Levitt ditches annexed PTC senior subdivision

Thu, 10/11/2007 - 6:55pm
By: The Citizen

UPDATE: Scarborough plans to bring in builder that specializes in age category; city hasn't seen building elevations, amenities yet

Levitt and Sons has abandoned its plans to build a 650-unit senior subdivision on a 403-acre tract that was annexed in May by the Peachtree City Council.

At Thursday night's comprehensive plan meeting, city officials said that property owner Brent Scarborough has submitted the same plan for the subdivision that Levitt had proposed. However it is not yet known what amenities that Scarborough will provide; Levitt had proposed a robust package including a 39,000 sq. ft. community center with a theatre and educational kitchen.

The city is in the process of reviewing Scarborough's plans, which were submitted Wednesday.

City officials noted that the building elevations and amenities were an important part of Levitt's package and would be critical to Scarborough's proposal.

City Planner David Rast said that the city has not yet met with Scarborough to discuss his detailed plans for the property.

In an e-mail to the city, Levitt attorney Kathryn Zickert said Levitt “just couldn’t make it work financially,” and she has heard developer Brent Scarborough may try to develop it himself.

The property was zoned for limited use residential, so even if Scarborough assumes the development, he will be required to follow the details listed in the special ordinance that was passed for Levitt.

One of the many conditions of the rezoning requires the developer to participate in building a bridge over the CSX railroad tracks that will allow MacDuff Parkway to be extended north to link with Old Senoia Road to access Ga. Highway 74.

It is not immediately clear as of this writing whether or not Scarborough would be required to make the entire subdivision age-restricted for people 55 and up as Levitt had pledged to do. If not, that could have a significant impact on the Fayette County School System, which had been under the assumption there would be very few and likely no students generated by the development.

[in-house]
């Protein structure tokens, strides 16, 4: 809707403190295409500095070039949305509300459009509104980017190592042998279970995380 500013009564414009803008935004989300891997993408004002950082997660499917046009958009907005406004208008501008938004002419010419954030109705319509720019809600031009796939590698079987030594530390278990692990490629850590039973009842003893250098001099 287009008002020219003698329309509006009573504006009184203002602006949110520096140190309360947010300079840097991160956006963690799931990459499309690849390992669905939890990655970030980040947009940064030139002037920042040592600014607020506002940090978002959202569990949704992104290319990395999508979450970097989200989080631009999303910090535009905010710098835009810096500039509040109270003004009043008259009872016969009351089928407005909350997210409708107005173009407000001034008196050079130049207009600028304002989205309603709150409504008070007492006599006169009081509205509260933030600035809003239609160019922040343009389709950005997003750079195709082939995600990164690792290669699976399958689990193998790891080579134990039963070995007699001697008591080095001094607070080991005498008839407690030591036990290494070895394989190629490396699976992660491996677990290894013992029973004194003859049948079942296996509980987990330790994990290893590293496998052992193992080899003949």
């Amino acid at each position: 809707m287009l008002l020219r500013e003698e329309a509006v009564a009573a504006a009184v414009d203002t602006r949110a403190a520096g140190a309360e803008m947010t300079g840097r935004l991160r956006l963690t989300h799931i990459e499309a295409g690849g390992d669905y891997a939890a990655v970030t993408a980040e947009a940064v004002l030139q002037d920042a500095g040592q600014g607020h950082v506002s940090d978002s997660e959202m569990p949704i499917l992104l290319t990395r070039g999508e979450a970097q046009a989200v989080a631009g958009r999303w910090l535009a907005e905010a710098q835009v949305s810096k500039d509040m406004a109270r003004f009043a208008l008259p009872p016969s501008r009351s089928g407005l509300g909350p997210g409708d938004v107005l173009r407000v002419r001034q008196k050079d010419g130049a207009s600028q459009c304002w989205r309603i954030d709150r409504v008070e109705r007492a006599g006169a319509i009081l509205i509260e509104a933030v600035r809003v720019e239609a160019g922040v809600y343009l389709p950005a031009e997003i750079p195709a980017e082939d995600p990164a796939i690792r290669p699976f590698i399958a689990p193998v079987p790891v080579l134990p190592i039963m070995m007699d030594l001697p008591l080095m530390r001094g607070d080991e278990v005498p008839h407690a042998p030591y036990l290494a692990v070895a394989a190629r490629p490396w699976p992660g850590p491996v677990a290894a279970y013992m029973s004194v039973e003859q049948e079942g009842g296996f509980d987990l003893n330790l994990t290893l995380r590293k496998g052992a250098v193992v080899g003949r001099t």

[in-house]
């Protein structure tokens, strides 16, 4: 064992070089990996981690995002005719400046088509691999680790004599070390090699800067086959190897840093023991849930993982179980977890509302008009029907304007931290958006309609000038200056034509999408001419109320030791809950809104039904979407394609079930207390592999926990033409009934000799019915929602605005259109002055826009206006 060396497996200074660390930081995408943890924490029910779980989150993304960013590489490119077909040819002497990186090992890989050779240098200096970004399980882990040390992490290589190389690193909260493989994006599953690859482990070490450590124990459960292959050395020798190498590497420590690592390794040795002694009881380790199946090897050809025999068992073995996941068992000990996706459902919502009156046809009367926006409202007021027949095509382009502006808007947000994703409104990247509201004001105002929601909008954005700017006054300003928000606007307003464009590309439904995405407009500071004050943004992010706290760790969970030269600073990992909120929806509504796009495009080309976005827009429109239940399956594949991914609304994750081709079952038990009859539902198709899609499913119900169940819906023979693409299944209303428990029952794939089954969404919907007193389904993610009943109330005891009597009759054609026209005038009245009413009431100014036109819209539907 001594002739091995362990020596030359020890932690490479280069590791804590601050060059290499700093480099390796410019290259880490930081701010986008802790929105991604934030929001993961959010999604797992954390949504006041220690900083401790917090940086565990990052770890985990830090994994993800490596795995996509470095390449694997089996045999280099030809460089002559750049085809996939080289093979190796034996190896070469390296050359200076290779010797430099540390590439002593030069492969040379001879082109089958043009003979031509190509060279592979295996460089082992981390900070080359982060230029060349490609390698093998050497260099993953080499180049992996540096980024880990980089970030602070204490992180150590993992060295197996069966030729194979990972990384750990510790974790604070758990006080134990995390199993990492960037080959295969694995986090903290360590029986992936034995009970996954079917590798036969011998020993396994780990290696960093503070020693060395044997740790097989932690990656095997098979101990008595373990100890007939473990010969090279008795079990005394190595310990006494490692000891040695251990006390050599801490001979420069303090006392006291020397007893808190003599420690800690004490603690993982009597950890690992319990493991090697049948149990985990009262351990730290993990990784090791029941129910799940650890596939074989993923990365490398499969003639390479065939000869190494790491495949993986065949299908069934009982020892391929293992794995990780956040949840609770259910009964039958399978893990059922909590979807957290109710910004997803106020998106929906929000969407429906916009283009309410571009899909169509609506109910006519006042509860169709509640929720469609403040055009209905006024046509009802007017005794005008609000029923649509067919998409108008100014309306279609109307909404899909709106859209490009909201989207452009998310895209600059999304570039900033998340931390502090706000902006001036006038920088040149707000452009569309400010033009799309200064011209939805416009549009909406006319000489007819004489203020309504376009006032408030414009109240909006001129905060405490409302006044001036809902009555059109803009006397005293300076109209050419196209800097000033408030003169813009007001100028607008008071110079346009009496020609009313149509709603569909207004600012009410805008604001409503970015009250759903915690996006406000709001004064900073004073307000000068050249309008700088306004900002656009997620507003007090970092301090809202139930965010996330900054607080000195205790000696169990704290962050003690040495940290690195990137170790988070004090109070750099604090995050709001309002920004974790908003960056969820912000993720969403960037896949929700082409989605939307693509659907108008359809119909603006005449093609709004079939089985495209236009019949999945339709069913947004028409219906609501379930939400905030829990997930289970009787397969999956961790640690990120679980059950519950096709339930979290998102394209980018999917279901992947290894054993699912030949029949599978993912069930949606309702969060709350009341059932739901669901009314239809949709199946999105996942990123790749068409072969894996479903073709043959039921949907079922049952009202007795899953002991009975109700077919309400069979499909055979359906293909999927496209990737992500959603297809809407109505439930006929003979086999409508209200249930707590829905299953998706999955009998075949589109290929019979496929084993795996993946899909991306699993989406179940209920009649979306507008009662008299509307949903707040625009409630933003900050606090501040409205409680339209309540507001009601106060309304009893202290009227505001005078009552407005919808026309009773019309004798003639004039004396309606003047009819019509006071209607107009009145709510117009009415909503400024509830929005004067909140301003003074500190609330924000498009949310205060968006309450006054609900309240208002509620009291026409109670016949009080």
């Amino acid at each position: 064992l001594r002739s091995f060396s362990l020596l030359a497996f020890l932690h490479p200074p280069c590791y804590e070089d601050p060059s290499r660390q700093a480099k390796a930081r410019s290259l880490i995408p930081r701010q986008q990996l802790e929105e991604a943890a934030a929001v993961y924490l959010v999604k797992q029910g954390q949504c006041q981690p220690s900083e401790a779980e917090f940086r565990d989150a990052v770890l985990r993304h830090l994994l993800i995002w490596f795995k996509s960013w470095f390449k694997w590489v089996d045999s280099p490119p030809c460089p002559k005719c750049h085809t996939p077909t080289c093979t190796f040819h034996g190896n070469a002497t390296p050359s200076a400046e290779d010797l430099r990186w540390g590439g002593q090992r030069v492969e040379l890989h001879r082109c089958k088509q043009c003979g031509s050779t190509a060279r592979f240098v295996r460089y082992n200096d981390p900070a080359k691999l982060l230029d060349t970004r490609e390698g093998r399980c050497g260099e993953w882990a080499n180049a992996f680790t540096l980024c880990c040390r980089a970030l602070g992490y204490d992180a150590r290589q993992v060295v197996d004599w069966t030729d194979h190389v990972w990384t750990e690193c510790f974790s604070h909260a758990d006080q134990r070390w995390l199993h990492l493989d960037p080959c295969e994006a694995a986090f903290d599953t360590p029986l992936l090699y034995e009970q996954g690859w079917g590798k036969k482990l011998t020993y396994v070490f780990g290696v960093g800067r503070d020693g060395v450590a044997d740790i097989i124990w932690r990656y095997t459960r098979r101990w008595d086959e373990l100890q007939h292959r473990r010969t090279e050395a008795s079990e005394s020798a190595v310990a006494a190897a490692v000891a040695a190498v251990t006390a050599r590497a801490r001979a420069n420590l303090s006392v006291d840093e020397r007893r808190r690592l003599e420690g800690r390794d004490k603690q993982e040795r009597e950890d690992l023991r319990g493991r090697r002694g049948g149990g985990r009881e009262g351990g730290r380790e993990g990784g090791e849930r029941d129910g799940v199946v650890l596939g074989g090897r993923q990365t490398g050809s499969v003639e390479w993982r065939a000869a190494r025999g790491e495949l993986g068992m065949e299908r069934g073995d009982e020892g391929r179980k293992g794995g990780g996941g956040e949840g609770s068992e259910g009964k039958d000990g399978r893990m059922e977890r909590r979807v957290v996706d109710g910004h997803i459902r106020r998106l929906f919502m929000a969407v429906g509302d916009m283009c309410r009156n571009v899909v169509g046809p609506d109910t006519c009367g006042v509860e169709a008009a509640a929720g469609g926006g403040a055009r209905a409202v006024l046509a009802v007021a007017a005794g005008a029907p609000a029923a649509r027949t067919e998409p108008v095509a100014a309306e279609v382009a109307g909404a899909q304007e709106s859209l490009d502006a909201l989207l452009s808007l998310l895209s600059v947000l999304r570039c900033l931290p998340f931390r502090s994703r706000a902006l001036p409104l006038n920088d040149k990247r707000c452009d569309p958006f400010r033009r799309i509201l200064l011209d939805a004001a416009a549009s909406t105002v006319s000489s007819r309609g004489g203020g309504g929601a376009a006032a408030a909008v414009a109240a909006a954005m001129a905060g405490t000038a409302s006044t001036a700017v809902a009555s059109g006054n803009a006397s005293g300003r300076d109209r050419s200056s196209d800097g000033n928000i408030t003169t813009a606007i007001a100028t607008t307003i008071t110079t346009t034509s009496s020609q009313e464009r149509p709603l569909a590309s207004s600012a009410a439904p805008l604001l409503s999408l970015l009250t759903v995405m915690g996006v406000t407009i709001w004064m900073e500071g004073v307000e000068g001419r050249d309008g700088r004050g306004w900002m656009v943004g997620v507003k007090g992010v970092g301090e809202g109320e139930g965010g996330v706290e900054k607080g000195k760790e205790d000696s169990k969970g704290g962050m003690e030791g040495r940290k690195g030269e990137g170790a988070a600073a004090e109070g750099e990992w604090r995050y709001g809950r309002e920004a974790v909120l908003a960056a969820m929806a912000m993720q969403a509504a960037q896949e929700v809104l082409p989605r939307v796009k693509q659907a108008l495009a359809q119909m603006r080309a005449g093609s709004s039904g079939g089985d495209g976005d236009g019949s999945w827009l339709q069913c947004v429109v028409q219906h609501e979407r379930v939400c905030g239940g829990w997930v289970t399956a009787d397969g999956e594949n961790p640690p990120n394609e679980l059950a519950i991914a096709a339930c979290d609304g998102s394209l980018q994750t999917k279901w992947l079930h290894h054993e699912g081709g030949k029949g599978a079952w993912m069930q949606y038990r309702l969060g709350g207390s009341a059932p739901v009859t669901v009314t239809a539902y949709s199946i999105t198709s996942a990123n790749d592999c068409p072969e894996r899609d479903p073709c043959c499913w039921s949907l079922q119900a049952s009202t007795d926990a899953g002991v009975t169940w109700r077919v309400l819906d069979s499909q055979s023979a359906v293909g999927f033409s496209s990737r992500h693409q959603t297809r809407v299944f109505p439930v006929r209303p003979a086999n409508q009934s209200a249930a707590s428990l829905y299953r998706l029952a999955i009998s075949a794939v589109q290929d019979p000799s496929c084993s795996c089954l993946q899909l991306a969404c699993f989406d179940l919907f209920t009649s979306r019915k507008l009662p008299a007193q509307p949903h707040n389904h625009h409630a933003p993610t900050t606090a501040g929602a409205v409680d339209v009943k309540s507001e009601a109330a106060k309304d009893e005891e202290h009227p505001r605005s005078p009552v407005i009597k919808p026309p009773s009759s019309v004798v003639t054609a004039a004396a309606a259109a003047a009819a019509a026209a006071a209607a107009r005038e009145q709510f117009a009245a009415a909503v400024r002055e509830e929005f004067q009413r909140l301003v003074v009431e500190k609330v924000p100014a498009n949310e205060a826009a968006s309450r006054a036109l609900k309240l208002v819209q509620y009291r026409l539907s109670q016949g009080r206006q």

The age restriction was adopted as a condition of council’s approval for the annexation and rezoning.

The plan presented by Levitt included 208 acres of open space, and of that figure 108 acres could have been used for development. The buffer to the north, which touches the Tyrone city limits, increased from 50 to 100 feet.

Prior to the annexation and rezoning, the Fayette County Commission successfully defended a lawsuit on land just to the south for a zoning with two-acre minimum lot sizes. Pathway Communities, which previously owned the parcel, had sued in Fayette County Superior Court seeking a zoning for a one-acre minimum lot size.

That land, part of the 379-acre annexed property owned by John Wieland Homes, is approved for 475 single-family homes. Wieland’s plan includes 167 acres of open space, 40 of which are developable.

Wieland also owns an 89-acre tract to the east of that property on the other side of the railroad tracks. That tract contains the Peach Pit construction landfill, and the land is currently being studied by a committee that will make recommendations to council on how the land should be developed. The 89 acres is currently zoned for office-institutional use.

A city resident, David Worley, has filed a lawsuit asking for the annexations to be overturned because the vote on the Levitt annexation was first denied by council members and voted on again, this time for approval, at the May 3 meeting. The lawsuit depends on Georgia law that requires a cooling off period after annexation denials by cities.

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